education (Photo credit: Sean MacEntee)
This was the Executive panel session for DEANZ 2012, and it was kicked off with the suggestion that the Distance should be taken out of education and it should just be called education. However, there is concern that education isn’t working, and if we just continue what we have been doing, we will continue to get the same results. Diana Oblinger brought to the fore notions such as, for example, using analytics, to create a personalised learning experience. The focus at Te Kura, it was asserted that the focus needs to be on the strengths of students, rather than always focusing on the deficits. The concept of being educated is perhaps under review…what does it actually mean to be educated, and how do we ‘measure’ this?
The requirement to have cooperation between institutions rather than competition is part of the solution, as is integration with the community…where parents, community, businesses, iwi, and hapu are involved in the design and development of the learning process. It is in part developing relationships that have relevance for the future. For example, for Te Kura, each student experiences an internship.
The continuing advance of the Internet are changing how we are learning. New course development is technology enabled, and apps are being developed to engage with learners and deliver learning. Developments in online delivery has made it easier for international students to access distance learning, and education can be ‘exported’ (for example, to China, India, and the Pacific Islands). EPortfolios are also gradually gaining in popularity and usage.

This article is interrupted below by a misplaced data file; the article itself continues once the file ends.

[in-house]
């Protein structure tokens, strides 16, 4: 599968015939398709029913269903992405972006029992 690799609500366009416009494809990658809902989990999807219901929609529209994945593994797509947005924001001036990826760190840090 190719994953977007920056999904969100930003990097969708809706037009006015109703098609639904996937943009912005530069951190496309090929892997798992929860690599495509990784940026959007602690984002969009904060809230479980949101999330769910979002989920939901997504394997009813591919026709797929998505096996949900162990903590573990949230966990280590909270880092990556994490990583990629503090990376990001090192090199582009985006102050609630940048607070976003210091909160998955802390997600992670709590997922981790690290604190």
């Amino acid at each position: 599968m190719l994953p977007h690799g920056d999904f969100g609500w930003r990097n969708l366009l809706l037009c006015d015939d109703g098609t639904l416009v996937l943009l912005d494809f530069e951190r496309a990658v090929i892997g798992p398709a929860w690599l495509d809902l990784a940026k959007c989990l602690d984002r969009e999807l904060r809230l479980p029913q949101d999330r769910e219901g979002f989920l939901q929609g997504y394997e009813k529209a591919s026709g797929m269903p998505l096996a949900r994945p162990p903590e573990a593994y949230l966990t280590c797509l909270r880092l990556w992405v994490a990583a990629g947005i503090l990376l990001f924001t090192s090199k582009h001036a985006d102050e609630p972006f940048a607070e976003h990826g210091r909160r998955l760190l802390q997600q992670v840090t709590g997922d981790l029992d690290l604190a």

There is a bit of a revolution just around the corner for education…although it was admitted that a revolution has been predicted many times, and has failed to happen! However, it was mooted that a simple shift is underway in people’s minds around the role of the teacher and learner…away from a ‘traditional’ mode of classroom teaching. I remain rather sceptical. Is this shift really happening? For parents, for communities…for policy makers? How is this reflected in ‘National standards’ and standardised testing in schools? And, once someone has worked through a school system, how do their learned behaviours and expectations impact their learning experiences going forward?
That does not detract from the potential for learning that the opening of the world via increased connectivity, and people’s awareness of opportunities (a simple example being access to experts across the world…you are not ‘stuck’ with the person who is facilitating a specific course). The risk for educationalists is that this whole period of change will flow past, while they are all focused on ‘quality’ and design as shaped by previous conceptions of learning. It was asserted that the learners (mainly in tertiary???) are now driving change by expressing their requirements for flexible, supported,mobile, rich, authentic, personalised learning experiences.
But it is still slow going….